JS, History, 1838–1856, vol. F-1, created 9 Apr.–7 June 1856 and 20 Aug. 1856–6 Nov. 1856; handwriting of and Jonathan Grimshaw; 304 pages, plus 10 pages of addenda; CHL. This is the final volume of a six-volume manuscript history of the church. This sixth volume covers the period from 1 May to 8 Aug. 1844; the remaining five volumes, labeled A-1 through E-1, go through 30 Apr. 1844.
History, 1838-1856, volume F-1, constitutes the last of six volumes documenting the life of Joseph Smith and the early years of the Church of Jesus Christ of Latter-day Saints. The series is also known as the Manuscript History of the Church and was originally published serially from 1842 to 1846 and 1851 to 1858 as the “History of Joseph Smith” in the Times and Seasons and Deseret News. This volume contains JS’s history from 1 May 1844 to the events following his 27 June 1844 death, and it was compiled in Utah Territory in 1856.
The material recorded in volume F-1 was initially compiled under the direction of church historian , who was JS’s cousin, and also assistant church historian . Smith collaborated with in collecting material for the volume and creating a set of draft notes, which Smith dictated to Bullock and other clerks. Woodruff gathered additional material concerning the death of Joseph Smith as a supplement to George A. Smith’s work recording that event. Jonathan Grimshaw and , members of the Historian’s Office staff, transcribed the draft notes into the volume along with the text of designated documents.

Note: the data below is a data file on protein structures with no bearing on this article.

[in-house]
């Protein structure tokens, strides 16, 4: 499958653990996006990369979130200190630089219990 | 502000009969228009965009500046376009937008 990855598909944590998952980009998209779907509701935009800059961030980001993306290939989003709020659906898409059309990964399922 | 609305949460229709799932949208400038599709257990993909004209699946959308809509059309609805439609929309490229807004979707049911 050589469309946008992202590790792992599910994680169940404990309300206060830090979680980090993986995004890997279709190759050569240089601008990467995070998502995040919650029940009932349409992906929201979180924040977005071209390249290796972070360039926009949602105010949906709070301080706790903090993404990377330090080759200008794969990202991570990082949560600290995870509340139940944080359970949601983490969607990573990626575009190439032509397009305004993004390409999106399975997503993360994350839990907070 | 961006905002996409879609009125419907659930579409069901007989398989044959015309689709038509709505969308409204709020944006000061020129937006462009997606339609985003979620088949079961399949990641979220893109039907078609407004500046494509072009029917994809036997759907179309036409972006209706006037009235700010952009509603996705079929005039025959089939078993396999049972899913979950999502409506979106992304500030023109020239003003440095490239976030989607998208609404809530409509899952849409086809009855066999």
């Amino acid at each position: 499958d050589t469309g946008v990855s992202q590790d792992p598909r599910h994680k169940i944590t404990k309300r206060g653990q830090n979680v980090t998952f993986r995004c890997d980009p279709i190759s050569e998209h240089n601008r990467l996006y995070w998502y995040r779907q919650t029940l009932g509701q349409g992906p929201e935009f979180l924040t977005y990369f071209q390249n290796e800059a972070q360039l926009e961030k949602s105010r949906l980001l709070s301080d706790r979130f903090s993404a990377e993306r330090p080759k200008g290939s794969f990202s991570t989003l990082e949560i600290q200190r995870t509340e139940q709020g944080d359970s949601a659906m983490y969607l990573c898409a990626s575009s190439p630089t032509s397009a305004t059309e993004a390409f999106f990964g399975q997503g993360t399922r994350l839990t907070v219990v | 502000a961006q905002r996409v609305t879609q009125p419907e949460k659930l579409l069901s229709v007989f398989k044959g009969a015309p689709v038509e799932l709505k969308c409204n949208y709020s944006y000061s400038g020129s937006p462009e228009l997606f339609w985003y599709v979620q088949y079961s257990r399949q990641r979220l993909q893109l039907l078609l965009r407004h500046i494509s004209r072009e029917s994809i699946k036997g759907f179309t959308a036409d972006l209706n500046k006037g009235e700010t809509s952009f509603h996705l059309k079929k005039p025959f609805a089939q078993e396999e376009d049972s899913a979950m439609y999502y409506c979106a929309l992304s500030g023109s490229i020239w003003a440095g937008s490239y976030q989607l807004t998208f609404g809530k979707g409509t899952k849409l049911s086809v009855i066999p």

According to the Historian’s Office journal, Jonathan Grimshaw initiated work on the text of volume F-1 on 9 April 1856, soon after Robert L. Campbell had completed work on volume E-1. (Historian’s Office, Journal, 5 and 9 Apr. 1856.) Grimshaw’s scribal work begins with an entry for 1 May 1844. Unlike previous volumes in which the numbering had run consecutively to page 2028, Grimshaw began anew with page 1. He transcribed 150 pages by June 1856, and his last entry was for 23 June 1844. Though more of his writing does not appear in the volume, he continued to work in the office until 2 August, before leaving for the East that same month. (Historian’s Office, Journal, 2 and 10 Aug. 1856.)
assumed the role of scribe on 20 August 1856. (Historian’s Office, Journal, 20 Aug. 1856.) He incorporated ’s draft notes for the period 24–29 June 1844 on pages 151–189, providing an account of JS’s death and its immediate aftermath. He next transcribed a related extract from ’s 1854 History of Illinois on pages 190–204. Pages 205–227 were left blank.
provided the notes for the final portion of the text. This account begins with an entry for 22 June 1844 and continues the record through 8 August 1844, ending on page 304. (The volume also included ten pages of addenda.) The last specific entry in the Historian’s Office journal that captures at work on the history is for 6 November 1856. A 2 February 1857 Wilford Woodruff letter to indicates that on 30 January 1857, the “presidency sat and heard the history read up to the organization of the church in , 8th. day of August 1844.” (Historian’s Office, Journal, 6 Nov. 1856; Wilford Woodruff, Great Salt Lake City, Utah Territory, to George A. Smith, 2 Feb. 1857, Historian’s Office, Letterpress Copybooks, vol. 1, p. 410; see also Wilford Woodruff, Great Salt Lake City, Utah Territory, to Amasa Lyman and Charles C. Rich, 28 Feb. 1857, Historian’s Office, Letterpress Copybooks, vol. 1, pp. 430–431.)